A couple of weeks ago as I was teaching through the book of Job in my Old Testament class, I noted that though perhaps Job did not curse God, he did voice no little despair at his severe trials. In fact, he even despised the day of his birth: “May the day perish on which I was born” (Job 3:3a). Job ends, of course, with God speaking out of the whirlwind. Job and his friend had placed God on trial, but now the tables are turned, as the Lord asks, “Who is this who darkens counsel by words without knowledge? Now prepare yourself like a man; I will question you, and you shall answer Me” (Job 38:3). The Lord asks Job where he was when he created the world and all its creatures. The point: His ways are higher than our ways, his thoughts than our thoughts. The Lord’s speech ends with him challenging Job: “Shall the one who contends with the Almighty correct Him? He who rebukes God, let him answer it.” (Job 40:2). A chastened Job answers, “Behold, I am vile; What shall I answer You? I lay my hand over my mouth” (v. 4). As I told the class, I think what happens here is that Job becomes a Calvinist. He humbles himself in the knowledge of the sovereign Godhood of God.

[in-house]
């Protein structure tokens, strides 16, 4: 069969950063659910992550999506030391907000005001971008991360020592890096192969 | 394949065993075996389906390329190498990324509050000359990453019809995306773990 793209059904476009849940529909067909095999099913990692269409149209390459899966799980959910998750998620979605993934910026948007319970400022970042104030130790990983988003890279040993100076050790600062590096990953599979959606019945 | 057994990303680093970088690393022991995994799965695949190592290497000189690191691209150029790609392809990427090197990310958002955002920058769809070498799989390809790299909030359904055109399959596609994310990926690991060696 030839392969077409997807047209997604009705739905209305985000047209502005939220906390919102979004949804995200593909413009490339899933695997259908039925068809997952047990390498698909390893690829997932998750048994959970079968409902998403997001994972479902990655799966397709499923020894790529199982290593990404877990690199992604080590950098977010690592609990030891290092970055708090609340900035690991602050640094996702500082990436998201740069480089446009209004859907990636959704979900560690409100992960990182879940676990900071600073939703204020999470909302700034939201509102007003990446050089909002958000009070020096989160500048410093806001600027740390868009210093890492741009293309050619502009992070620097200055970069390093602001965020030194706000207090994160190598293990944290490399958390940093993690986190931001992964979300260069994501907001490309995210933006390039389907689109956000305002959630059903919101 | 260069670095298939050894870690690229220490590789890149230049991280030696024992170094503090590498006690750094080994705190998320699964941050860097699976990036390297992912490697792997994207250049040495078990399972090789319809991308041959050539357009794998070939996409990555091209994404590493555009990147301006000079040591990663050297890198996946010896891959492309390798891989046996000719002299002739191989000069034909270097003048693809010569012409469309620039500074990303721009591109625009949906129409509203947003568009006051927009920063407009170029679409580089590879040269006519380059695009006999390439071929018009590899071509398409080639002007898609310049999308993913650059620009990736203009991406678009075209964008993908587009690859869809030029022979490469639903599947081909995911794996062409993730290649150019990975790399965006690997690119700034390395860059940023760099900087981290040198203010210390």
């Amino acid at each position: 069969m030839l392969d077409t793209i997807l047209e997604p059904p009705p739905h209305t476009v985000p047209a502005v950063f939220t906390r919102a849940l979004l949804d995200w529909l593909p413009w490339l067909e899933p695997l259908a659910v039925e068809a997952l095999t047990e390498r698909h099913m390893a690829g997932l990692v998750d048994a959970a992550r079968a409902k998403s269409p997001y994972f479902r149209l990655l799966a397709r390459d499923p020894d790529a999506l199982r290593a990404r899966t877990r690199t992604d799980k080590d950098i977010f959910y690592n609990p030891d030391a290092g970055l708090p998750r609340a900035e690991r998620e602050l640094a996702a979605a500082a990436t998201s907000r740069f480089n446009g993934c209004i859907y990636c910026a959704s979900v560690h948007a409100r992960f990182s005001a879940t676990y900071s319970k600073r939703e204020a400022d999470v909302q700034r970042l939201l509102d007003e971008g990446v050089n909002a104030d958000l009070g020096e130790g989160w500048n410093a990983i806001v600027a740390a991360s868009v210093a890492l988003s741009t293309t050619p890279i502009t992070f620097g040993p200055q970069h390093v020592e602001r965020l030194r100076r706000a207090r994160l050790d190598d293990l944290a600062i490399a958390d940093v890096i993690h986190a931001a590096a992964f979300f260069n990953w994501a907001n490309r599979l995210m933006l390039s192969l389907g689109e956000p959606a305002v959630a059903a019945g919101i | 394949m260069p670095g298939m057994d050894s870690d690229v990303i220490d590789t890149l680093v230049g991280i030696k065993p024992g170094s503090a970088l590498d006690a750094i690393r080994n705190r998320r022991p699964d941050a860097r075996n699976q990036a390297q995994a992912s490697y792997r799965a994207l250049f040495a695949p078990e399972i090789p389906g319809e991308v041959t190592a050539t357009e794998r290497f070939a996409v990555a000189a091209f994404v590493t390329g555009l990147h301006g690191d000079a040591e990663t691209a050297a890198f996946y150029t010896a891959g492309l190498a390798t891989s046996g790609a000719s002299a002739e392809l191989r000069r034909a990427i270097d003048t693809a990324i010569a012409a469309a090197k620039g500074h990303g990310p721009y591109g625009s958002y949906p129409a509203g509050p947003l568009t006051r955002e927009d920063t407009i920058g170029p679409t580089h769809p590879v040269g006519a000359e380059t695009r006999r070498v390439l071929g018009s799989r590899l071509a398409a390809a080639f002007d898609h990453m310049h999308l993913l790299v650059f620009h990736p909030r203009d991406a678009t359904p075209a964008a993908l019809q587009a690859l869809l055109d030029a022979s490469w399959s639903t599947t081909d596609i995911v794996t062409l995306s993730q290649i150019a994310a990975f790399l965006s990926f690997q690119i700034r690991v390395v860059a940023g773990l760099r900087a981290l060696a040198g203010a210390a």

I was listening to an interview on the radio this week with a woman who said, “I was raised Baptist [and not charismatic]. We were taught not to pray that God would take away our troubles but that he would give us the grace to walk through them.”
When Sarah Edwards, wife of colonial theologian Jonathan Edwards, learned that her husband had died in 1758 at age 54 after complications from taking a small pox vaccine, she is reported to have said to her children: “What shall I say? A holy and good God has covered us with a dark cloud. O that we may kiss the rod, and lay our hands on our mouths! The Lord has done it. He has made me adore his goodness, that we had him so long. But my God lives; and he has my heart.”
What trials have you undergone or will you undergo in the future? Will you place God on trial and question his justice, fairness, and goodness? Or will you kiss the rod and lay your hand on your mouth?
Grace and peace, Pastor Jeff Riddle
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